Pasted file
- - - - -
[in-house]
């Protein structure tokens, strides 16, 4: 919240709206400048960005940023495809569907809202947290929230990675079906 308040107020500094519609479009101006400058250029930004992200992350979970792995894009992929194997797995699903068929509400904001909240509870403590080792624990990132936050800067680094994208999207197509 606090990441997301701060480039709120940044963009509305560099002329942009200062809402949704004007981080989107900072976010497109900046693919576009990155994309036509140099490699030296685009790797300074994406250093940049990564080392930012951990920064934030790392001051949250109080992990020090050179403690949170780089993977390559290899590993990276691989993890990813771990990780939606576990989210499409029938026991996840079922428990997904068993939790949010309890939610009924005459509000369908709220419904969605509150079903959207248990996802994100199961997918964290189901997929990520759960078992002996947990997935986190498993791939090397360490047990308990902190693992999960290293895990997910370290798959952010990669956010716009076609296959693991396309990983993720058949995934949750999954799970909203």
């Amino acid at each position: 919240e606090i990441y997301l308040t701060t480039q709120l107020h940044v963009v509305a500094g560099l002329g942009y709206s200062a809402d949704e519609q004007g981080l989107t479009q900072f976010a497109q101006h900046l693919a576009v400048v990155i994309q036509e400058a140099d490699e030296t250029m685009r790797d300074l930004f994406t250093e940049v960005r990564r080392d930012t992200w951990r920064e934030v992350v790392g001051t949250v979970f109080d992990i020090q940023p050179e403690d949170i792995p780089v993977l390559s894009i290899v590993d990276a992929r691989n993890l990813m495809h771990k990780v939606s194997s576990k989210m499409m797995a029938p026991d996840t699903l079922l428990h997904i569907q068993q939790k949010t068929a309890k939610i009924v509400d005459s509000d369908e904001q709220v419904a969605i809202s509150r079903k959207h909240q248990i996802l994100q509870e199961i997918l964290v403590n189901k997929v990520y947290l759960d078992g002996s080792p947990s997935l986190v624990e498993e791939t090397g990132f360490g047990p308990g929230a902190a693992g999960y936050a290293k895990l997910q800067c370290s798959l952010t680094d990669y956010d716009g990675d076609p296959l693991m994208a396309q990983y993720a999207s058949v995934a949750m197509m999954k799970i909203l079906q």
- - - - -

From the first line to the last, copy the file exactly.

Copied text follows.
[in-house]
């Protein structure tokens, strides 16, 4: 919240709206400048960005940023495809569907809202947290929230990675079906 308040107020500094519609479009101006400058250029930004992200992350979970792995894009992929194997797995699903068929509400904001909240509870403590080792624990990132936050800067680094994208999207197509 606090990441997301701060480039709120940044963009509305560099002329942009200062809402949704004007981080989107900072976010497109900046693919576009990155994309036509140099490699030296685009790797300074994406250093940049990564080392930012951990920064934030790392001051949250109080992990020090050179403690949170780089993977390559290899590993990276691989993890990813771990990780939606576990989210499409029938026991996840079922428990997904068993939790949010309890939610009924005459509000369908709220419904969605509150079903959207248990996802994100199961997918964290189901997929990520759960078992002996947990997935986190498993791939090397360490047990308990902190693992999960290293895990997910370290798959952010990669956010716009076609296959693991396309990983993720058949995934949750999954799970909203």
């Amino acid at each position: 919240e606090i990441y997301l308040t701060t480039q709120l107020h940044v963009v509305a500094g560099l002329g942009y709206s200062a809402d949704e519609q004007g981080l989107t479009q900072f976010a497109q101006h900046l693919a576009v400048v990155i994309q036509e400058a140099d490699e030296t250029m685009r790797d300074l930004f994406t250093e940049v960005r990564r080392d930012t992200w951990r920064e934030v992350v790392g001051t949250v979970f109080d992990i020090q940023p050179e403690d949170i792995p780089v993977l390559s894009i290899v590993d990276a992929r691989n993890l990813m495809h771990k990780v939606s194997s576990k989210m499409m797995a029938p026991d996840t699903l079922l428990h997904i569907q068993q939790k949010t068929a309890k939610i009924v509400d005459s509000d369908e904001q709220v419904a969605i809202s509150r079903k959207h909240q248990i996802l994100q509870e199961i997918l964290v403590n189901k997929v990520y947290l759960d078992g002996s080792p947990s997935l986190v624990e498993e791939t090397g990132f360490g047990p308990g929230a902190a693992g999960y936050a290293k895990l997910q800067c370290s798959l952010t680094d990669y956010d716009g990675d076609p296959l693991m994208a396309q990983y993720a999207s058949v995934a949750m197509m999954k799970i909203l079906q």